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Coal mining company fined $210K over worker death

hydraulic ladder fatality

A Western Australian coal mining company operating was today fined $210,000 and ordered to pay $23,000 in costs after a worker suffered a fatal injury after being crushed with a hydraulic ladder when accessing a stop switch.

The April 2018 incident happened at the Ewington mine site operated by Griffin Coal near Collie.

Griffin Coal pleaded guilty in the Magistrates Court of Western Australia for failing to provide and maintain a safe working environment for its employees, causing the death of a worker.

The worker was fatally injured while attempting to access the shovel’s electrical stop switch. During this action a hydraulic ladder was activated, causing it to rotate downwards and pin the worker against a fixed handrail.

Hazards of hydraulic access ladders

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Co-workers and paramedics were unable to resuscitate the injured employee.

Andrew Chaplyn, Director Mines Safety at the Department of Mines, Industry Regulation and Safety said the incident was an important reminder that mining companies need to make safety an absolute priority.

“Western Australia has a comprehensive code of practice in relation to safeguarding machinery and plant,” Mr Chaplyn said.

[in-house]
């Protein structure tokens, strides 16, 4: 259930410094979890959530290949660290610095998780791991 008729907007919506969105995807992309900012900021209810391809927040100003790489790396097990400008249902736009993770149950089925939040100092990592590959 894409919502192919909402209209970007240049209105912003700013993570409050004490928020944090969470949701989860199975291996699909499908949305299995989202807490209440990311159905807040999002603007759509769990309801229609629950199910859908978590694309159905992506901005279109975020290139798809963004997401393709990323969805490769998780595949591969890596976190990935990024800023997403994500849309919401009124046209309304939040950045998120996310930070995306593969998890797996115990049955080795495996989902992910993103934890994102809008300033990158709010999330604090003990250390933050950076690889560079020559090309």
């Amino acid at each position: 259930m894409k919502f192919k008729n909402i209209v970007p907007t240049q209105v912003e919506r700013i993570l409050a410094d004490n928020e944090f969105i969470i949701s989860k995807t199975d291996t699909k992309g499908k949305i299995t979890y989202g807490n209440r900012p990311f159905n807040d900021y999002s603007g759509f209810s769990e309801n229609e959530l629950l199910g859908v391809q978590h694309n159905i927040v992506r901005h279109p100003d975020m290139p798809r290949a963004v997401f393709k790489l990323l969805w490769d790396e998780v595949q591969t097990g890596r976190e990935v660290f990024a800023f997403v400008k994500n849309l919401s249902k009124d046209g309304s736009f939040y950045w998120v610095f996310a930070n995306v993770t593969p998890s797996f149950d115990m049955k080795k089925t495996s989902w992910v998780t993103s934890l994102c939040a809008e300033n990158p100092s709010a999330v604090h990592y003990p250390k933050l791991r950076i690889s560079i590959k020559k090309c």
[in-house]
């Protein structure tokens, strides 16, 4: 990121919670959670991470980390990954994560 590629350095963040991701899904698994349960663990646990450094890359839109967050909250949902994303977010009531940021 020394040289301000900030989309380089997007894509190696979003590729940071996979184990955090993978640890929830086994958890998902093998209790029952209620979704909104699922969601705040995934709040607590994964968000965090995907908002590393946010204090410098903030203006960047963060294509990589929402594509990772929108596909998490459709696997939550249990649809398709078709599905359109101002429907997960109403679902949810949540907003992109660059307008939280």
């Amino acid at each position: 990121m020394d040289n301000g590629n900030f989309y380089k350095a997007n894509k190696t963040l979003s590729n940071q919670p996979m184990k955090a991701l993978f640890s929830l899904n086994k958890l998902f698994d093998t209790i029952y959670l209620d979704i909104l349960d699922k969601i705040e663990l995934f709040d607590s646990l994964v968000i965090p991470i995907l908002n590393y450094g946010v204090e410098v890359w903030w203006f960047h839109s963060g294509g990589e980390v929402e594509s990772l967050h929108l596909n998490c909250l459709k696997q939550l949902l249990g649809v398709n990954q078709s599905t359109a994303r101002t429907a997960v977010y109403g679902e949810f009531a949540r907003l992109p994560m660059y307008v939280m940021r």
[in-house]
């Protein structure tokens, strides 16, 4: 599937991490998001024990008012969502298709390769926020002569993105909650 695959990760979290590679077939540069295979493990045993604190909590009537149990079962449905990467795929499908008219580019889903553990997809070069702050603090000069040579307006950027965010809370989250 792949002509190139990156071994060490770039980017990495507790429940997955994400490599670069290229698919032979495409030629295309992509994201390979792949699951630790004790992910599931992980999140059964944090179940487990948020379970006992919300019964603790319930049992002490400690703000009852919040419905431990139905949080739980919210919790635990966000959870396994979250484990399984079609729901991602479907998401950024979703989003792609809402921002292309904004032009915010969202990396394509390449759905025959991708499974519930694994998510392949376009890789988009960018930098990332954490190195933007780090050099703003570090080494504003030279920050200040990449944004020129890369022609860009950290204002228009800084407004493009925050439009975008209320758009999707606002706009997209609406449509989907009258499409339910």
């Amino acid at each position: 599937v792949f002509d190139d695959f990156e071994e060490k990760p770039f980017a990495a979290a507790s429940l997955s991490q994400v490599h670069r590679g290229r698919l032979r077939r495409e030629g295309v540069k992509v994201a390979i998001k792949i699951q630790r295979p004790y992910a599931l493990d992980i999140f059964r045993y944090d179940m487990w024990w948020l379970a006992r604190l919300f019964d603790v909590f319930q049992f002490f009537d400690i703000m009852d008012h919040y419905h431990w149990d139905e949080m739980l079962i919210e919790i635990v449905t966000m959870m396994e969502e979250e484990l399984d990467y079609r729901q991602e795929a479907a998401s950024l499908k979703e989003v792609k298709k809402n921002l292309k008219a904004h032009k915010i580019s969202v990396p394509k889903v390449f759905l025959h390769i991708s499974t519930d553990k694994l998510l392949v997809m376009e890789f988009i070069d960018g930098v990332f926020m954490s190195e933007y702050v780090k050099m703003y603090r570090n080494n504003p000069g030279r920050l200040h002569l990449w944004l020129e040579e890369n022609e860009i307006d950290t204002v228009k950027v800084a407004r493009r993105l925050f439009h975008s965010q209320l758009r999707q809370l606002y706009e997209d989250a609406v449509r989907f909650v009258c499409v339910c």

“The code specifically warns about crushing hazards, including the risk of a worker being caught between a machine part and a fixed structure.

“This incident highlights the need for mining companies to conduct ongoing risk assessments and to implement the recommended order of control measures, known as the ‘hierarchy of control’.

“These measures remove or reduce the risk of injury or harm and include a series of steps ranging from the elimination, substitution and/or isolation of risks through to engineering and administrative controls.”

Mineworker crushed by hydraulic stairs – again!

On 7 May 2018, the department issued a Significant Incident Report that summarises the hydraulic ladder incident, outlines the contributing causes and explains the required actions.

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